On a similar theme is a meditation by an Asian theologian called Kosuke Koyama who once wrote a book called ‘Three Mile-an-Hour God’. When we enter a desert, says Koyama, our first instinct is to get out as quickly as we can. But, we need to resist the temptation, learning instead how to live in the present moment and face the slowed-down truth about ourselves and the world. That is what Lent invites us to do.

It is clearly a truism to say that we live in strange times. We face an unprecedented challenge. Yet, we also have unprecedented means of building our communities and strengthening our bonds. Social media, foodbanks and support of NHS staff. Constant connection with isolated and vulnerable people – even those down our own street or in our own block whom we would normally pass in the street and hardly recognise. Our antennae can now be raised, our sensitivities sharpened.

Now is the time to turn fear into faith and hope into action.

Just over a year ago I sat in on a quiet day at the School of Theology, University of the South, in Sewanee, Tennessee. I picked up a book of poetry by RS Thomas and came across the following line:

Does the tune exist when the instruments are silent…

It’s a good question. And, in the current viral-caused exile, I might want to press it in a different direction: Is the tune still discernible when the ambient noise tries to drown it out? Or, as the Psalmist put it: How can we sing the Lord’s song in a strange land?

For that is the current task for Christians in the Covid-19 world. The kingdom of God, shaped by sacrifice, compassion, love and mercy, and coloured by defiant hope, courageous realism and grace-filled generosity, does not change. Amid the fear and threat, the invitation to subvert the running bass of restlessness struggles to penetrate the noise and sound a different melody. But, as we are discovering from the stories of individuals and communities giving themselves to the service and care of others, the whispered tune has a habit of breaking through. Listen for it.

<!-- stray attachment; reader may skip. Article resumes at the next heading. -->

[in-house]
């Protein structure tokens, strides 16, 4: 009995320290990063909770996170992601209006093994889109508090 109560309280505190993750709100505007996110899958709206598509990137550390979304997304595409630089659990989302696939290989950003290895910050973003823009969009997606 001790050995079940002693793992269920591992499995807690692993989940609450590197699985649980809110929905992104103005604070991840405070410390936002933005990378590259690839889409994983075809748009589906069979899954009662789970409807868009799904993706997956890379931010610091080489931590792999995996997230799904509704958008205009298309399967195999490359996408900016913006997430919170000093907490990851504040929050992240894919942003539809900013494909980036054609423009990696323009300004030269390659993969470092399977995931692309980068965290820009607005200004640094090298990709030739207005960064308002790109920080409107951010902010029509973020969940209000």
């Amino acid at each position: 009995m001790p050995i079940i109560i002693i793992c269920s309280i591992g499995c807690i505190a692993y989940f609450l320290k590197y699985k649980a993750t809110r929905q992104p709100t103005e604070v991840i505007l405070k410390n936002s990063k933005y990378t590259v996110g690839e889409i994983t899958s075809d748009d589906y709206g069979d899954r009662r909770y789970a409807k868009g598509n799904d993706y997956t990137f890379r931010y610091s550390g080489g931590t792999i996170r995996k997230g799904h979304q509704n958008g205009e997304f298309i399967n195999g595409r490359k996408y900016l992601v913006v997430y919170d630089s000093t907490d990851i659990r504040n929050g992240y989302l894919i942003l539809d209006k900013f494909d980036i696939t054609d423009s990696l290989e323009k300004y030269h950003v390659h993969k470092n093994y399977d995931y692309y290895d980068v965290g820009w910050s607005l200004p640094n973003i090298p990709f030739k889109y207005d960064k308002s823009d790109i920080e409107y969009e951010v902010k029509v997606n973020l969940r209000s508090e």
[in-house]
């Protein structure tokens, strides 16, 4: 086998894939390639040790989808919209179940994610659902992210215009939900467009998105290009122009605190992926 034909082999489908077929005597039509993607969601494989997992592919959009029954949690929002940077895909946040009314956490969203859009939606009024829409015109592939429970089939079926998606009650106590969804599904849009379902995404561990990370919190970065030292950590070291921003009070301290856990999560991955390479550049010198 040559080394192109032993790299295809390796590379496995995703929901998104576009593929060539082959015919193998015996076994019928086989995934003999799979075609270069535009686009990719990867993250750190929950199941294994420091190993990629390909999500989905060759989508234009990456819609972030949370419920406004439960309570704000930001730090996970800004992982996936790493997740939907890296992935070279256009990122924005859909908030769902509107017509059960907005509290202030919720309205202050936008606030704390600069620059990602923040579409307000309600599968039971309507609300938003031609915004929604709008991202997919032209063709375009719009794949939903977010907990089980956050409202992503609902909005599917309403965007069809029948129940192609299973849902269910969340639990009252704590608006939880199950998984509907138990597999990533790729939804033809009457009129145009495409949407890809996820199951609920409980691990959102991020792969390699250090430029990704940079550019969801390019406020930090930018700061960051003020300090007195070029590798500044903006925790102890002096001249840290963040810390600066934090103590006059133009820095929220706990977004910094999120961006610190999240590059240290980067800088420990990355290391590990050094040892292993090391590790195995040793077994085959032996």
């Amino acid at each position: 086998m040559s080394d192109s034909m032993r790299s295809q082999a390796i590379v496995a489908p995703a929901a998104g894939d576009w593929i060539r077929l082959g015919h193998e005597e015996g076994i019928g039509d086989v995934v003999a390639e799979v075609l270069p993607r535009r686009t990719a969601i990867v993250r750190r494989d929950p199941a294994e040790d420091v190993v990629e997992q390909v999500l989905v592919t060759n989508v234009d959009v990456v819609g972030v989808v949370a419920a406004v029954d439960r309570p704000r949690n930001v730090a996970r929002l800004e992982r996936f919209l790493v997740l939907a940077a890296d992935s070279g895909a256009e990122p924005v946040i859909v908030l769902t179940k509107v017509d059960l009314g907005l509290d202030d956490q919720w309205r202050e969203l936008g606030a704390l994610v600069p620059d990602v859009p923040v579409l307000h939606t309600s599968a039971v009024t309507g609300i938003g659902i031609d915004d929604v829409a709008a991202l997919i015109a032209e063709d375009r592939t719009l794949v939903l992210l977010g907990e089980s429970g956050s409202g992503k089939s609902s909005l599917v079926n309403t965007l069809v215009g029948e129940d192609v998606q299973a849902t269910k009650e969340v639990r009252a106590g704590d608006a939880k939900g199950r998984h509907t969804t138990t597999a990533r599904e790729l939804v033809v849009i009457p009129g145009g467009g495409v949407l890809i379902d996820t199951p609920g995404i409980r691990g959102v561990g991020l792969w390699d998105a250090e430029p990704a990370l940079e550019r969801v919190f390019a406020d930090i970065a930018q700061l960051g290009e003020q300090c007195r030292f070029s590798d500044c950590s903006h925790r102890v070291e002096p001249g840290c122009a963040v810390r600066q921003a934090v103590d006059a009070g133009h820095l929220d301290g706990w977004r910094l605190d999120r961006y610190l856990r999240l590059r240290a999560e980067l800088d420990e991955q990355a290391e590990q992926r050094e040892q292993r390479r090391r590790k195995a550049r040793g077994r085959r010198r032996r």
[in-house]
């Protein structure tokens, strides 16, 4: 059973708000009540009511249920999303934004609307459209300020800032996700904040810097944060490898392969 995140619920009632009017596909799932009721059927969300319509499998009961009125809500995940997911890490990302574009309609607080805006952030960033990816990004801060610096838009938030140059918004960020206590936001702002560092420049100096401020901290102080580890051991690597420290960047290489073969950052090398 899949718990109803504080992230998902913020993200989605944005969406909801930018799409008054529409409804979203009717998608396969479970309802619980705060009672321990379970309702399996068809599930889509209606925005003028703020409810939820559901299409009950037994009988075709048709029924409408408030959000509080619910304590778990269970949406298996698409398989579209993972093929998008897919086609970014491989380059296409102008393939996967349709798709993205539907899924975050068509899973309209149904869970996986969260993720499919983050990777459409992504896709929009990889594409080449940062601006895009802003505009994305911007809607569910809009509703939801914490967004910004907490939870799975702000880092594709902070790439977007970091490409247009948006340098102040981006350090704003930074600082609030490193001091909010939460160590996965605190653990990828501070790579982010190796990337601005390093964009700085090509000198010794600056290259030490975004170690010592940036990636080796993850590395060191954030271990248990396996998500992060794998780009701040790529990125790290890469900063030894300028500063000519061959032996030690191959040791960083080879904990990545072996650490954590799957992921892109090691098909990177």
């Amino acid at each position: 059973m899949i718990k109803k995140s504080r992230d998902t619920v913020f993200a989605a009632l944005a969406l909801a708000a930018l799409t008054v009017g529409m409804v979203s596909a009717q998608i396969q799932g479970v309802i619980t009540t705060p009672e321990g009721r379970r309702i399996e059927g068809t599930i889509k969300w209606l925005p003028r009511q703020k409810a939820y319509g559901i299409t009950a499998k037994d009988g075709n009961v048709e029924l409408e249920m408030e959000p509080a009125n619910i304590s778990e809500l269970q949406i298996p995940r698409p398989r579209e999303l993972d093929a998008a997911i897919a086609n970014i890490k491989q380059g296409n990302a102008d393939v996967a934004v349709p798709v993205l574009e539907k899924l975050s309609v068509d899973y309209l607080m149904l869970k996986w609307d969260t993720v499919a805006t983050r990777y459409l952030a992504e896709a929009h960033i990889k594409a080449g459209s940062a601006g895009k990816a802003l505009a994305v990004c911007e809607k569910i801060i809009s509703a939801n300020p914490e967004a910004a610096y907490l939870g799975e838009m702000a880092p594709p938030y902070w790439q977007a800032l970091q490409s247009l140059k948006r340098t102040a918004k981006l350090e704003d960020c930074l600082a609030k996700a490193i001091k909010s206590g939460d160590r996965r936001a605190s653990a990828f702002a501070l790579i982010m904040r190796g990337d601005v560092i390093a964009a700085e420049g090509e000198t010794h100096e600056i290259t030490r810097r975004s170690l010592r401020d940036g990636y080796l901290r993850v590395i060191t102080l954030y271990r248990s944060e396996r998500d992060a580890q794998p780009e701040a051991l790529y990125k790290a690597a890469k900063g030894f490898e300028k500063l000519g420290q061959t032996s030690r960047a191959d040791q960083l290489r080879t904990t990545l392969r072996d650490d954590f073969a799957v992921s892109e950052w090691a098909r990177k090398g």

For many Christians the shape and contours of worship have changed. In a week. But, the altered reality challenges us as to what lies at the heart of our hope. A building? A sacramental discipline? A devotional formula? Or the sometimes-distant reality of the God who let his Son give it all up until, on that cross, he had nothing left. Then, through the questioning of abandonment, he discovers what is left of God and faith and hope.

RS Thomas also wrote in ‘A Welsh Testament’:

History showed us / He was too big to be nailed to the wall / Of a stone chapel, yet still we crammed him / between the boards of a black book.

Do we really think he can be confined in a book? Or a box?

REM didn’t just create an anthem; in the title of the epic song they put their finger on something vital. There are times when ‘my religion’ needs to be lost.